ary Yangi trekked a long journey from South Sudan to Uganda’s West Nile region to settle as a refugee and, a few months later, into farming. Unlike others, who were reliant upon food rations from the United Nations High Commission for Refugees, the 59-year-old widow saw an opportunity when she settled in the Ngurua Village in the Arua District.
She befriended native Ugandans who were able to lend her land on which to grow maize.
“You know when one is watching news on Television or reading news on print media about the plight of refugees from South Sudan, the common thing you will see is families leading difficult life but coming from a family who treasured farming, I had to do what is right,” Yangi said.
But now, Yangi and other maize farmers in the region are struggling to deal with a fall army worm invasion. The biggest hope for controlling the pests, which eat leaves and damage ears, may be found in new GMO seed varieties under development – but with no clear path to farmers. The nation is still developing its legal framework for the commercial release of GMO seeds, in the face of opposition from anti-GMO forces.
The jolly woman lives in a grass-thatched house on a homestead surrounded by a maize garden – though part of her small farm is some 200 meters away and suffering from a devastating fall army worm infestation.
Growing maize is nothing new for Yangi, whose family worked a small farm Nimule South Sudan before they were forced to flee the area. The army worms, however, are a new problem to face.
“Back home we used to grow a lot of maize and we experienced no insect infestation which is a different case here in Uganda,” she said.
She said scientists from Abi Zonal Agricultural Research and Development Institute (Abi ZARDI) in Arua, located in the northwest part of the country, have visited on a number of occasions, advising farmers to spray a chemical called rocket to eliminate the army worms from their farms. But the team also promised that in the near future, farmers will be given a GMO maize variety that resists the fall army worm.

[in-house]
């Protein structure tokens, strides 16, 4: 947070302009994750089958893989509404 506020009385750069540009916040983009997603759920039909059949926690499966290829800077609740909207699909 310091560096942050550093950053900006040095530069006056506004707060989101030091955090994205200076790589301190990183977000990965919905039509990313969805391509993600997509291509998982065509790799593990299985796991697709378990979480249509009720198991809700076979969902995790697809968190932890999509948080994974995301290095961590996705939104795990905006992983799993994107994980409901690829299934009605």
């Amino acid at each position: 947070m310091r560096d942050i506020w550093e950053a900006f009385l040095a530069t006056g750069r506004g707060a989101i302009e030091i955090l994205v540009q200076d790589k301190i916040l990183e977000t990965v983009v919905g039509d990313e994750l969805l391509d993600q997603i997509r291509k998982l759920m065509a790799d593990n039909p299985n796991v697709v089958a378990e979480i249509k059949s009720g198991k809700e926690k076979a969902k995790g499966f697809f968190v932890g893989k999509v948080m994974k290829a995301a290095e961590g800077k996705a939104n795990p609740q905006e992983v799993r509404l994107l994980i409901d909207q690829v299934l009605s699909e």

That farmers like Yangi are desperate for a solution is plain to see. Upon my arrival, the woman asked whether I might have thought to bring along a package of GMO maize seeds from Kampala.
Yangi now has a food security of sorts and has urged other refugees to take up agriculture to avoid being reliant upon UN aid. Still, there are challenges, including a prolonged drought, that makes plants more vulnerable to pests and disease. And many farmers in the area have given up on worm-threatened maize, shifting to crops such as cassava.
GMO Maize breeding
There are a number of maize farmers in Africa who have faced the wrath of the fall army worm with some farmers experiencing 100 percent yield loss.
However scientists at the National Crop Resources Research Institute (NaCRRI) in Namulonge are working on a GMO varieties with both drought tolerance and resistance to the fall army worm.
An ongoing trial of the Water Efficient Maize for Africa (WEMA) have shown promising results for resistance against stem borers and fall army worms, said Dr. Godfrey Asea, director of the institute.
At the same time, scientists in several countries are testing GMO maize which can grow well in drought stricken condition and resist stem borer. The countries include Uganda, Kenya, Tanzania, Mozambique and South Africa, with farmers in the latter already growing the crop.
Uganda is in its fourth round of testing, with hopes that it could be released within two years.
The GMO variety has shown considerable promise in field testing, Asea explained while taking visiting journalists on a tour. The GMO maize has stood successfully against infestations that have ravaged traditional varieties.
He believes that enough data has been collected by scientists involved in the research work. And he hopes that once the regulatory framework is finalized, farmers such as Yangi will see the benefits of these new seeds.
The conventional WEMA maize varieties bred for drought tolerance have already been released. But the GMO maize variety is expected to improve yields if farmers follow solid agronomy practices.
On average farmers in Uganda using traditional hybrid varieties are able to harvest about 2.5 tons of maize per hectare. The hope is that the GMO varieties will boost that yield to 7 tons per hectare.
The case of Mozambique
Roseiro Moreira, social scientist heading the WEMA communications team in Mozambique notes that since scientists in Uganda have confirmed the GMO maize variety resists the fall army worm, this is good news for farmers in the southern part of the continent.
“In the case of Mozambique, there will be no problem in releasing the maize variety to farmers because the country has a biosafety law in place which allows release of GMO farm products,” Moreira said.
Mozambique passed its law in 2007, allowing scientists to conduct research and release products which have gone through final product development. The country is in its second stage of planting GMO maize.
Lominda Afedraru is a freelance science journalist in Uganda who specializes in agriculture, health, environment, climate change and marine science. Follow her on the Daily Monitor web site www.monitor.co.ug, Facebook or Twitter @lominda25.